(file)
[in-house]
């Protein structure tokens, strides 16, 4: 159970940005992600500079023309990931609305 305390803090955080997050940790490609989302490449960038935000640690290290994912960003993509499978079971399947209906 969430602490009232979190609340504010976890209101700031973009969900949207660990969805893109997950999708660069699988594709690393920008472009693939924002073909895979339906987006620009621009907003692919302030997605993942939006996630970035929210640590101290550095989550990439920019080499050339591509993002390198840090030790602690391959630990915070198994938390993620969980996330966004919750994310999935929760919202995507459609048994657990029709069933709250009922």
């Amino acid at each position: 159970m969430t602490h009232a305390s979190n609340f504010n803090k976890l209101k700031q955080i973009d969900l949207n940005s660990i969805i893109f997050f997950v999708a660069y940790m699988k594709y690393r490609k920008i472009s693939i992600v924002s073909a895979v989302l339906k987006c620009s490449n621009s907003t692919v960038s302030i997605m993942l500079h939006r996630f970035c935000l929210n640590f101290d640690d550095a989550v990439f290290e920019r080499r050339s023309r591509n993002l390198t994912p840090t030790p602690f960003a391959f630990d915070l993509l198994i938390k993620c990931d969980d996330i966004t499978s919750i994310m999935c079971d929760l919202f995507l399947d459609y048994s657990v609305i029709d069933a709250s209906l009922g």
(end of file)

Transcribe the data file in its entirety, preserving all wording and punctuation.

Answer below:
[in-house]
């Protein structure tokens, strides 16, 4: 159970940005992600500079023309990931609305 305390803090955080997050940790490609989302490449960038935000640690290290994912960003993509499978079971399947209906 969430602490009232979190609340504010976890209101700031973009969900949207660990969805893109997950999708660069699988594709690393920008472009693939924002073909895979339906987006620009621009907003692919302030997605993942939006996630970035929210640590101290550095989550990439920019080499050339591509993002390198840090030790602690391959630990915070198994938390993620969980996330966004919750994310999935929760919202995507459609048994657990029709069933709250009922």
């Amino acid at each position: 159970m969430t602490h009232a305390s979190n609340f504010n803090k976890l209101k700031q955080i973009d969900l949207n940005s660990i969805i893109f997050f997950v999708a660069y940790m699988k594709y690393r490609k920008i472009s693939i992600v924002s073909a895979v989302l339906k987006c620009s490449n621009s907003t692919v960038s302030i997605m993942l500079h939006r996630f970035c935000l929210n640590f101290d640690d550095a989550v990439f290290e920019r080499r050339s023309r591509n993002l390198t994912p840090t030790p602690f960003a391959f630990d915070l993509l198994i938390k993620c990931d969980d996330i966004t499978s919750i994310m999935c079971d929760l919202f995507l399947d459609y048994s657990v609305i029709d069933a709250s209906l009922g």